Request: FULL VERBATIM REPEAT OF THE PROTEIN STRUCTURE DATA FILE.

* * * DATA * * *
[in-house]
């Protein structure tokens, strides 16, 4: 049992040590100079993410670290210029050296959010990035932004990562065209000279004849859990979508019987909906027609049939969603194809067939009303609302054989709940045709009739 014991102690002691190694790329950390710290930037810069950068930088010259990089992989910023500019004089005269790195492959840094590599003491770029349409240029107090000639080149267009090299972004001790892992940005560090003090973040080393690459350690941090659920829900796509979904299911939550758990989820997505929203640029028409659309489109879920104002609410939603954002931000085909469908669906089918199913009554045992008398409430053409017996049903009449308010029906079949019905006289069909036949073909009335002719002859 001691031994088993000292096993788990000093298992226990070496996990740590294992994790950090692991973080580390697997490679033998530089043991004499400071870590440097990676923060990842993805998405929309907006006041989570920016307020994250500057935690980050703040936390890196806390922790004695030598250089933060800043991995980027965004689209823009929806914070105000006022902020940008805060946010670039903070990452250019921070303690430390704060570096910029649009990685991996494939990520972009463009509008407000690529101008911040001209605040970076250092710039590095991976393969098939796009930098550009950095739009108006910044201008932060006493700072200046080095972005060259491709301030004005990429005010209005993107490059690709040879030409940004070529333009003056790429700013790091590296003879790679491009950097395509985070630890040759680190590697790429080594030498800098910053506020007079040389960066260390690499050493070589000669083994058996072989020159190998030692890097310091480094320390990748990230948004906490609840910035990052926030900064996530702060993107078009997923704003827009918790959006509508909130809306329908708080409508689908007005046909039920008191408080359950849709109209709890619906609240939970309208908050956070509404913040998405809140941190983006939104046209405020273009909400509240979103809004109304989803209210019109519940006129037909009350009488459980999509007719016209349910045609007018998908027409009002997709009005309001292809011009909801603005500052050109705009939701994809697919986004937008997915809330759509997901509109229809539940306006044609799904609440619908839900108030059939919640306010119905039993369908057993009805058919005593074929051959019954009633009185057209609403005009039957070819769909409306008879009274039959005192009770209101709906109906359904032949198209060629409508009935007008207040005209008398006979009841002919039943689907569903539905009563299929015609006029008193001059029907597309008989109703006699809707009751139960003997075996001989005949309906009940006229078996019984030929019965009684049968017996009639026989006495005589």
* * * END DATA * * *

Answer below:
[in-house]
């Protein structure tokens, strides 16, 4: 049992040590100079993410670290210029050296959010990035932004990562065209000279004849859990979508019987909906027609049939969603194809067939009303609302054989709940045709009739 014991102690002691190694790329950390710290930037810069950068930088010259990089992989910023500019004089005269790195492959840094590599003491770029349409240029107090000639080149267009090299972004001790892992940005560090003090973040080393690459350690941090659920829900796509979904299911939550758990989820997505929203640029028409659309489109879920104002609410939603954002931000085909469908669906089918199913009554045992008398409430053409017996049903009449308010029906079949019905006289069909036949073909009335002719002859 001691031994088993000292096993788990000093298992226990070496996990740590294992994790950090692991973080580390697997490679033998530089043991004499400071870590440097990676923060990842993805998405929309907006006041989570920016307020994250500057935690980050703040936390890196806390922790004695030598250089933060800043991995980027965004689209823009929806914070105000006022902020940008805060946010670039903070990452250019921070303690430390704060570096910029649009990685991996494939990520972009463009509008407000690529101008911040001209605040970076250092710039590095991976393969098939796009930098550009950095739009108006910044201008932060006493700072200046080095972005060259491709301030004005990429005010209005993107490059690709040879030409940004070529333009003056790429700013790091590296003879790679491009950097395509985070630890040759680190590697790429080594030498800098910053506020007079040389960066260390690499050493070589000669083994058996072989020159190998030692890097310091480094320390990748990230948004906490609840910035990052926030900064996530702060993107078009997923704003827009918790959006509508909130809306329908708080409508689908007005046909039920008191408080359950849709109209709890619906609240939970309208908050956070509404913040998405809140941190983006939104046209405020273009909400509240979103809004109304989803209210019109519940006129037909009350009488459980999509007719016209349910045609007018998908027409009002997709009005309001292809011009909801603005500052050109705009939701994809697919986004937008997915809330759509997901509109229809539940306006044609799904609440619908839900108030059939919640306010119905039993369908057993009805058919005593074929051959019954009633009185057209609403005009039957070819769909409306008879009274039959005192009770209101709906109906359904032949198209060629409508009935007008207040005209008398006979009841002919039943689907569903539905009563299929015609006029008193001059029907597309008989109703006699809707009751139960003997075996001989005949309906009940006229078996019984030929019965009684049968017996009639026989006495005589």